“Cathedral Rock, one of the distinguishing features of the popular suburb, La Jolla, is now but a mass of broken rocks, rumbled and jumbled together much like the debris which results from an explosion in a great quarry . . . . The end came suddenly, as it often does to aged and well known members of the community. Between 3 and 4 o’clock yesterday morning, as near as the residents of La Jolla can tell, there resounded through the suburb a great roar . . . . There seemed to be a distinct tremor accompanying the sound, but its true import was not known until early risers looked over the brow of the bluff, due west of the station, and there saw that their beloved Cathedral Rock had collapsed.” January 20, 1906
Page 96. Reception Room, La Jolla Park Hotel, c. 1895
“About fifteen miles up the coast from San Diego is one of the most charming and romantic spots on this side of the continent and it is destined soon to be a noted place of resort for pleasure seekers and invalids from the city . . . . with a good hotel, La Jolla would become a very attractive place of resort.” October 17, 1873
Page 97. La Jolla Park Hotel, c. 1888
“The new hotel that is being built occupies a magnificent site on an eminence overlooking the ocean.” February 21, 1888
“The La Jolla hotel was opened with great eclat yesterday.”
January 2, 1893
“At 8:45 o’clock last night Frank Gordon, watchman at La Jolla Hotel, discovered the building to be on fire . . . . The supposition is that an incendiary is responsible for the loss. For some time the hotel has been unoccupied . . . . (it) was one of the finest buildings for its purpose in this part of the state, and was erected during the activity of several years ago at a cost of $33,000.00 . . . . (it) was insured for $10,000.” June 15, 1896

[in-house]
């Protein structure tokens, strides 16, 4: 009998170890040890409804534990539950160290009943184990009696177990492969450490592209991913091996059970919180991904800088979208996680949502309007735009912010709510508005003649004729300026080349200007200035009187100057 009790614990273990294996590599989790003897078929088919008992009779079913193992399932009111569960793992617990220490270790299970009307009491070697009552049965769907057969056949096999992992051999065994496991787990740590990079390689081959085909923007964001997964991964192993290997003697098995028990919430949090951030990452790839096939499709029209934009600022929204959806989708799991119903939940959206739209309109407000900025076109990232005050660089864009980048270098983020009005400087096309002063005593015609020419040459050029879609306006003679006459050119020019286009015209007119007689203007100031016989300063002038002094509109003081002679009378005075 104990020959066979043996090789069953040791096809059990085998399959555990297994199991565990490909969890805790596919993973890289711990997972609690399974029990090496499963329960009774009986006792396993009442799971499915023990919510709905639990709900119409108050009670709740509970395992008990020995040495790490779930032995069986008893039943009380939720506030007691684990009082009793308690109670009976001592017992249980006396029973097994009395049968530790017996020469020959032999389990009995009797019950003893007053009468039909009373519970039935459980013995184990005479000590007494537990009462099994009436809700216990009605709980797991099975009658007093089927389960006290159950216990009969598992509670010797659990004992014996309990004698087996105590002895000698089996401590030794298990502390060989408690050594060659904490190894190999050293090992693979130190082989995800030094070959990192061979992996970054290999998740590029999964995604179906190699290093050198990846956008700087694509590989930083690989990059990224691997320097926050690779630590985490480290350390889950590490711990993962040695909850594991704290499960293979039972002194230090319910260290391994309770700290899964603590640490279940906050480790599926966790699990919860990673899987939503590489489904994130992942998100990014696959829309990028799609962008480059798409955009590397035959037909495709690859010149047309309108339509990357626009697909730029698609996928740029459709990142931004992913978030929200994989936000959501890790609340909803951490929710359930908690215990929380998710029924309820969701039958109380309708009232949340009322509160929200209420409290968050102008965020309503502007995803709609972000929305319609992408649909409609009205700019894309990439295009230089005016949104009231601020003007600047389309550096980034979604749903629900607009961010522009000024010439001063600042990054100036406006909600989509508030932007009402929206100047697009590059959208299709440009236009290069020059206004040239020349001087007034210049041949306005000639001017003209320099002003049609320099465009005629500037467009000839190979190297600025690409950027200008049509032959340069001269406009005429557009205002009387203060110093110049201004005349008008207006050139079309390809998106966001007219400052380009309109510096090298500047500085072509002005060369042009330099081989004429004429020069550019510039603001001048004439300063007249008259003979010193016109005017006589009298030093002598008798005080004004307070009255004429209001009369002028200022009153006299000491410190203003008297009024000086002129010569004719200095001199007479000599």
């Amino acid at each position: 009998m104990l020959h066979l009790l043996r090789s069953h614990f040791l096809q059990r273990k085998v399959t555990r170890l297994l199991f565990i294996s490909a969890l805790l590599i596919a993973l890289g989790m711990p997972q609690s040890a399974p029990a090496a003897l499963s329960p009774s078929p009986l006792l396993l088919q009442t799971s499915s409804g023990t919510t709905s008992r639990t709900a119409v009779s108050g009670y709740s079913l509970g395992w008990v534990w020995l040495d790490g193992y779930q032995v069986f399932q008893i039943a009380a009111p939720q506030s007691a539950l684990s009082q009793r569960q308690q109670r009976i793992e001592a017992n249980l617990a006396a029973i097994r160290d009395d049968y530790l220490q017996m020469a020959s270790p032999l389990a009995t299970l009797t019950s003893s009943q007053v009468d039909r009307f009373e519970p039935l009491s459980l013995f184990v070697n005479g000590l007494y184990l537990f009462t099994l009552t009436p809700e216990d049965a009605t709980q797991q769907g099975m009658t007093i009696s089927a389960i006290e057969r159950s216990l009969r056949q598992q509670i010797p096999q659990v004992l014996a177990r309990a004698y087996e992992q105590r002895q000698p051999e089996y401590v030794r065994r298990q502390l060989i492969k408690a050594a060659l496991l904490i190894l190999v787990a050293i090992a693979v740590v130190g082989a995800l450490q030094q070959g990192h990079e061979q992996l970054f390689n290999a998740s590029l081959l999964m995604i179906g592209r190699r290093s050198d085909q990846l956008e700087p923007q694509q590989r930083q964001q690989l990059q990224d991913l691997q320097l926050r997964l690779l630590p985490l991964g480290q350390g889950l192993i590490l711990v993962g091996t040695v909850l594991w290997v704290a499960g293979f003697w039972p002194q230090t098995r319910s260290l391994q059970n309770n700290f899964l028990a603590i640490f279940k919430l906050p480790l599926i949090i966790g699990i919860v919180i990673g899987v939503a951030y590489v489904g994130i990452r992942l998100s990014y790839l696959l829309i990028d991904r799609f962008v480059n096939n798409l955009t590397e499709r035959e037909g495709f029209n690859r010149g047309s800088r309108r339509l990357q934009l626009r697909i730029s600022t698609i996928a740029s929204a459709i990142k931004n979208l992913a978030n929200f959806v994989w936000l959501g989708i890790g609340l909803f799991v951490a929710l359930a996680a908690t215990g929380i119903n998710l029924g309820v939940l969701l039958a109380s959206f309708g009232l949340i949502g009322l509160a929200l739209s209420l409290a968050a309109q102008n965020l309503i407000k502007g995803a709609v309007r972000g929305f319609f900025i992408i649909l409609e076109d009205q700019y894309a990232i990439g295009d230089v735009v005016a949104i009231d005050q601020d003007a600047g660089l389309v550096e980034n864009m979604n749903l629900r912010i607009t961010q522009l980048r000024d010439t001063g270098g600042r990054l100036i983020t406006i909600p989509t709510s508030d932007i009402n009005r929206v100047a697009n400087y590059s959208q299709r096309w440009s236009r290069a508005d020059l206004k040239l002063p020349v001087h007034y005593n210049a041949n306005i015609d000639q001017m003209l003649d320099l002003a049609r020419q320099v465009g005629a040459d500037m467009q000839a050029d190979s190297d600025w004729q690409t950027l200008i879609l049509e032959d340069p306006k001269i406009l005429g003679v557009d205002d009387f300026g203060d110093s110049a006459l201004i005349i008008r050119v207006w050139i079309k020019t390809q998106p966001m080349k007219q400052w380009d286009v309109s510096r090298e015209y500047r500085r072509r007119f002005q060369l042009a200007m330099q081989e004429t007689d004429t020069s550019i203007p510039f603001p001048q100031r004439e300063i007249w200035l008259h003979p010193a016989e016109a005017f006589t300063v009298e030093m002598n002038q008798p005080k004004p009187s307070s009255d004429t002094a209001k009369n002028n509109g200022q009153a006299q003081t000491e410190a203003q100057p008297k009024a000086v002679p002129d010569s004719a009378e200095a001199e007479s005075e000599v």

Page 98. Cottage at Green Dragon Colony, 1908. “Miss Held spends Friday and Saturday of each week at the Green Dragon of some one of her pretty cottages here.” November 26, 1899
Page 98. Boat Swing Hammock built by Anna Held, c. 1908. “Miss Held is putting up another cottage near the ‘Studio’ of the Green Dragon.” November 19, 1900
Page 99. “In the Green Dragon Colony “Noah’s Ark” is being built, whether in anticipation of the prophesied flood or of an inrush of tourists, one may decide for himself.” February 16, 1903
Page 100. La Valencia Hotel, 1927 “La Jolla’s new apartment building, the Valencia, on Prospect Street, will be opened to the public for the first time Wednesday! During the afternoon and evening a reception will be held and employees will guide guests through the rooms and apartments.” December 12, 1926
Page 101. La Valencia Hotel, 1937.
“The largest project now underway in the business section is a new unit and tower on Valencia Hotel.” September 2, 1928
“In addition to the new hotel rooms and apartments the new unit contains a galleria, decorated in Spanish style, social room and reading room.” December 29, 1928
Page 102. The Botsford Cottage, Ivanhoe and Prospect, c. 1888
LA JOLLA PARK!
(Pronounced Lah Hoeyah)
The Queen of Sea-Side Resorts
To those who have not visited La Jolla Park we simply say, “You have missed seeing one of Natures’s Masterpieces.”
To those in search of a home in “A Cottage By the Sea” We invite their most critical investigation.
We offer you a Pleasant Climate, Balmy and Invigorating Sea-Air, Beautiful Wild Flowers, Curious Shells, Smooth Beaches, Wonderful Caves, Sea Mosses and Ferns of Rare Beaches, Ocean Gold Fish visible every day of the year, and occasional views of whales and vessels on the ocean.
February 21, 1888
Page 103. Burnwell Cottage, c. 1888
For the rise is real — earnest;
Higher yet will prices be;
And the best of all investments
Lies in lots beside the sea.
So wake and call me early — call me early, husband dear;